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Ariel Atom 3D print


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#21 NormL

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Posted 09 January 2013 - 12:32 PM

I knew some of the Shapeways faithful would show up!  I forget they have forums too.



#22 ItsThePaint!

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Posted 09 January 2013 - 03:32 PM

this is incredible.



#23 Chuck Kourouklis

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Posted 09 January 2013 - 03:36 PM

Very cool subject! And oooh, LOOKY

 

another scanned subject that looks just like the 1:1.

 

.

 

.

 

(Y'know, the novelty of hammering that message home just doesn't seem to wear off)

 

B) 



#24 Rob Hall

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Posted 09 January 2013 - 03:38 PM

Cool..I'd love to drive a Ariel Atom.



#25 NormL

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Posted 09 January 2013 - 03:39 PM

OK, there has to be history to the sarcasm.  What am I missing?

 

Sorry, Rob, you got in before me ...


Edited by NormL, 09 January 2013 - 03:39 PM.


#26 Chuck Kourouklis

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Posted 09 January 2013 - 04:11 PM

Well, Norm, there are proportioning problems in many off-the-shelf plastic car model kits, and there are those of us who've maintained that it's way beyond time for the manufacturers of said kits to start adopting the 3D scanning techniques they so obviously are not using at the mastering stage.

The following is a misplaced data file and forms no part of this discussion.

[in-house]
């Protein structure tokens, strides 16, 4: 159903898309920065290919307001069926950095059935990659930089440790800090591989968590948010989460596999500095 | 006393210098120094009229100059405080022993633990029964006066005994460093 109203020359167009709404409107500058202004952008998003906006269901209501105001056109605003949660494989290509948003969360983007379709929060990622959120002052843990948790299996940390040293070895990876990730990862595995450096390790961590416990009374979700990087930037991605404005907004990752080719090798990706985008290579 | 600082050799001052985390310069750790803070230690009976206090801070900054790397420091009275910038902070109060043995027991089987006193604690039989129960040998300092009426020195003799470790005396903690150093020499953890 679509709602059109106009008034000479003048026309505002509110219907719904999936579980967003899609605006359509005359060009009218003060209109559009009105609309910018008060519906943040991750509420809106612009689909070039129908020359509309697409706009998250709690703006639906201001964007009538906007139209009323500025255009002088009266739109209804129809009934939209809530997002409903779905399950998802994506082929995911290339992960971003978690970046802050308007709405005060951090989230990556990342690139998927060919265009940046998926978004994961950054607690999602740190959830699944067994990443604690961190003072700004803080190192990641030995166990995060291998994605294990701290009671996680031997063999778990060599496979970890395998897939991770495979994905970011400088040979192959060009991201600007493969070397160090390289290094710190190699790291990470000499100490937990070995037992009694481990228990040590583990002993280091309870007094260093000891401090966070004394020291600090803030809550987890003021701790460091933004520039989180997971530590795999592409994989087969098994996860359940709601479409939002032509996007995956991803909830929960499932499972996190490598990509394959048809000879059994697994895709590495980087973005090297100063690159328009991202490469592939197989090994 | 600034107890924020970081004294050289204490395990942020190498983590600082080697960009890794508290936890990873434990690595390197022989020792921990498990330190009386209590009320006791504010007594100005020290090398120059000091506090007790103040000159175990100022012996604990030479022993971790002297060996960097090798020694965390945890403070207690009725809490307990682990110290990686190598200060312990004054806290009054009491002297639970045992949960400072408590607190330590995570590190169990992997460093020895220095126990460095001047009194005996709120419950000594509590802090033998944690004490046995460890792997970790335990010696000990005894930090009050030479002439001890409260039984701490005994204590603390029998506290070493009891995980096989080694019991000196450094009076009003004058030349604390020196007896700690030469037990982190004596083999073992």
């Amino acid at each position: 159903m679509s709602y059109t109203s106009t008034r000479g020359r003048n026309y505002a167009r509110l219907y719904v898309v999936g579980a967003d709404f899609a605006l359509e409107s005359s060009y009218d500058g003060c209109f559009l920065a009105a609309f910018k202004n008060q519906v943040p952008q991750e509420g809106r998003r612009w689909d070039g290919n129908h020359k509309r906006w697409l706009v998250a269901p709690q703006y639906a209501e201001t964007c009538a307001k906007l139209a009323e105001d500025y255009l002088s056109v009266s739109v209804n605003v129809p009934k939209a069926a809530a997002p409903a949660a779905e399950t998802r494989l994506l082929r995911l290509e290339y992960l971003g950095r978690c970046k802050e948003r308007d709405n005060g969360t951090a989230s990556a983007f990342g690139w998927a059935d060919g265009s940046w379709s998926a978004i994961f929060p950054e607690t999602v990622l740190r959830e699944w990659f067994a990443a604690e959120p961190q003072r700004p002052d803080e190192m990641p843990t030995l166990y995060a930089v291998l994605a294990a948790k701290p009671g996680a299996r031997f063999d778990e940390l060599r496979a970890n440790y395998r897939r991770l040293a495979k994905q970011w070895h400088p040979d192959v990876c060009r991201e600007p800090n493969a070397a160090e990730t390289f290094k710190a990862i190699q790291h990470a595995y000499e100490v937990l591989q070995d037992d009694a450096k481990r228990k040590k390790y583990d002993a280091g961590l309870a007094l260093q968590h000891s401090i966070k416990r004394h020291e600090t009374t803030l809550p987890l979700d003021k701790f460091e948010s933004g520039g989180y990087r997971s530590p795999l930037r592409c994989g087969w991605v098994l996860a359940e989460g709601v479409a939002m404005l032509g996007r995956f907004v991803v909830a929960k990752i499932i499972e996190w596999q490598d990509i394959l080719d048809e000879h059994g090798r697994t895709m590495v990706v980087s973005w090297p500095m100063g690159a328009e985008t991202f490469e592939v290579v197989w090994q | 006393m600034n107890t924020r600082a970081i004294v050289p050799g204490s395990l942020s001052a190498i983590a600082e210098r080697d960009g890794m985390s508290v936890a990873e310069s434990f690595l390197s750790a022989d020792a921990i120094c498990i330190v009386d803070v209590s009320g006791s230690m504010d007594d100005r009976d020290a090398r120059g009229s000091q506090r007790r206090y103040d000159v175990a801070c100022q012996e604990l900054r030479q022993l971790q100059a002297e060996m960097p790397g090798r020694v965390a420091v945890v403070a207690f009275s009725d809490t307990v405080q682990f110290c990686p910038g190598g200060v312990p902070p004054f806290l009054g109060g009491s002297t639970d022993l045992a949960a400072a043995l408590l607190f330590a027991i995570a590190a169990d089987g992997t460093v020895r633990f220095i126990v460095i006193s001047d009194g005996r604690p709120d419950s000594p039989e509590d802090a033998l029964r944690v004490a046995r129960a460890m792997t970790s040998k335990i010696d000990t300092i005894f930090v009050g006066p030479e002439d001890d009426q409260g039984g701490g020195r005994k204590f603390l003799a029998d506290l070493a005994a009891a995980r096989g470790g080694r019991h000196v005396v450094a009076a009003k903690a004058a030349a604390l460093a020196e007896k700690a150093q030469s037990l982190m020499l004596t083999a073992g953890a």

And then there are those who insist that 3D scanning is not the answer, that a proportionally precise reduction won't really look like the 1:1 subject.

 

Except that every time we see an example, it kind of... um...

 

DOES.

 

(main point being, it's nothing like a slam on your work - and what's more, thank you!)



#27 NormL

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Posted 09 January 2013 - 04:22 PM

Ok, I understand your point.  Back in the day, .. OK, the '60's!, ... when I was making models I was amazed at the accuracy of the models produced.  I was just a kid and didn't get the high dollar stuff if there was any, I was comparing Revell, AMT, Monogram and my favorite at the time IMC.  I now, of course, know they were not as accurate as i thought and were the result of painstaking hours of measurement and drafting.  They were amazing for what they were.  The idea that a strict proportional reduction won't look the best is preposterous.  I have had to oversize the joints and a few other things as concessions to 3D printing being fully aware that buy doing so it would hurt "the look".  You are correct, the manufacturers should be utilizing the best tools at their disposal.